A single crystal was flash-cooled directly in a liquid N2 stream at 100 K, as the mother liquor was an adequate cryoprotectant. The S-SAD data set (referred to as PfGrx1-SAD) was collected using Cu Kα radiation (λ = 1.54 Å) on a MAR 345 image-plate detector mounted on a Rigaku MicroMax-007 rotating-anode X-ray generator operated at 40 kV and 20 mA with VariMax HR optics. A total range of 360° was covered with 1.0° oscillation and 30 s exposure per frame. The crystal-to-detector distance was set to 100 mm. X-­ray diffraction data were collected to 1.55 Å resolution. Other atomic resolution data sets (referred to as PfGrx1-AR1 and PfGrx1-AR2) were collected to 1.04 and 0.95 Å resolution using two different crystals (Supplementary Fig. S2) and two different wavelengths (0.83 and 0.73 Å) on BM14, ESRF, Grenoble. All data sets were indexed, processed, and scaled using the HKL-2000 package (Otwinowski & Minor, 1997[Otwinowski, Z. & Minor, W. (1997). Methods Enzymol. 276, 307-326.]). Bijvoet mates were treated as equivalent reflections during scaling but were merged separately as I+ and I for the S-­SAD data. Crystal parameters and data-processing statistics are summarized in Table 1[link].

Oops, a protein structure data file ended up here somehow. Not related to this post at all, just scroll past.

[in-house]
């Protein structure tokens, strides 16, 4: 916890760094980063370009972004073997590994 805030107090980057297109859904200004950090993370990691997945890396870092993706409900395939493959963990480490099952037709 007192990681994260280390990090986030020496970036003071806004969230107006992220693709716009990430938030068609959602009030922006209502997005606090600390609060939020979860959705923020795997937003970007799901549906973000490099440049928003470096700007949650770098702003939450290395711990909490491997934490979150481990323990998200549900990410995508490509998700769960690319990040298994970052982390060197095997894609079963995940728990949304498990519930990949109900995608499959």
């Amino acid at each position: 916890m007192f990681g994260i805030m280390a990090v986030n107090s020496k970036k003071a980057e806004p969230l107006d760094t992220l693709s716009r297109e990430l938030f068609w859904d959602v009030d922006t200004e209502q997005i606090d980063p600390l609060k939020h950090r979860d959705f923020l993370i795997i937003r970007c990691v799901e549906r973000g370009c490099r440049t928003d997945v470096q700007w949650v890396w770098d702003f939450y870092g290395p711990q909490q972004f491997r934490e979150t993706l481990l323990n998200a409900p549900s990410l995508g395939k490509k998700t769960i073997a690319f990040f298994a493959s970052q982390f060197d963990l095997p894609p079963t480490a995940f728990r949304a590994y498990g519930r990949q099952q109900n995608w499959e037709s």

Table 1
Summary of diffraction data and structure-refinement statistics

Values in parentheses are for the highest resolution shell.

Data set PfGrx1-SAD PfGrx1-AR1 PfGrx1-AR2
PDB entry 4hjm 4kje 4kjf
Data collection
 Wavelength (Å) 1.54 0.83 0.73
 Crystal-to-detector distance (mm) 100 100 82.8
 Oscillation (°) 1 1 0.5
 Exposure time (s) 30 6 4
 No. of frames 360 360 720
 Unit-cell parameters (Å, °) a = b = 48.09, c = 82.59, α = β = 90, γ = 120 a = b = 47.95, c = 82.45, α = β = 90, γ = 120 a = b = 47.97, c = 82.47, α = β = 90, γ = 120
 Space group P3221 P3221 P3221
 Resolution (Å) 50.0–1.55 (1.60–1.55) 50.0–1.04 (1.08–1.04) 50.0–0.95 (0.97–0.95)
 Unique reflections 16595 (1399) 53655 (5261) 69290 (3474)
 Multiplicity 19.0 (15.2) 21.6 (21.3) 21.0 (21.5)
 Completeness (%) 97.7 (83.9) 100 (100) 100 (98.8)
 〈I/σ(I)〉 91.2 (13.2) 52.6 (5.7) 43.0 (6.7)
Rmerge 0.049 (0.257) 0.058 (0.512) 0.061 (0.493)
Substructure solution and phasing
 CCall/CCweak (%) 35.2/21.3    
 Located substructures 6    
 Map contrast 0.47    
 Connectivity 0.93    
 Polyalanine traced 105    
 Map CC (%) 47.3    
Refinement
 Resolution (Å) 50.0–1.55 24.0–1.04 24.0–0.95
 Reflections in work set/test set 15732/839 50881/2722 65722/3499
Rwork/Rfree (%) 14.80/17.87 11.75/12.86 10.39/11.09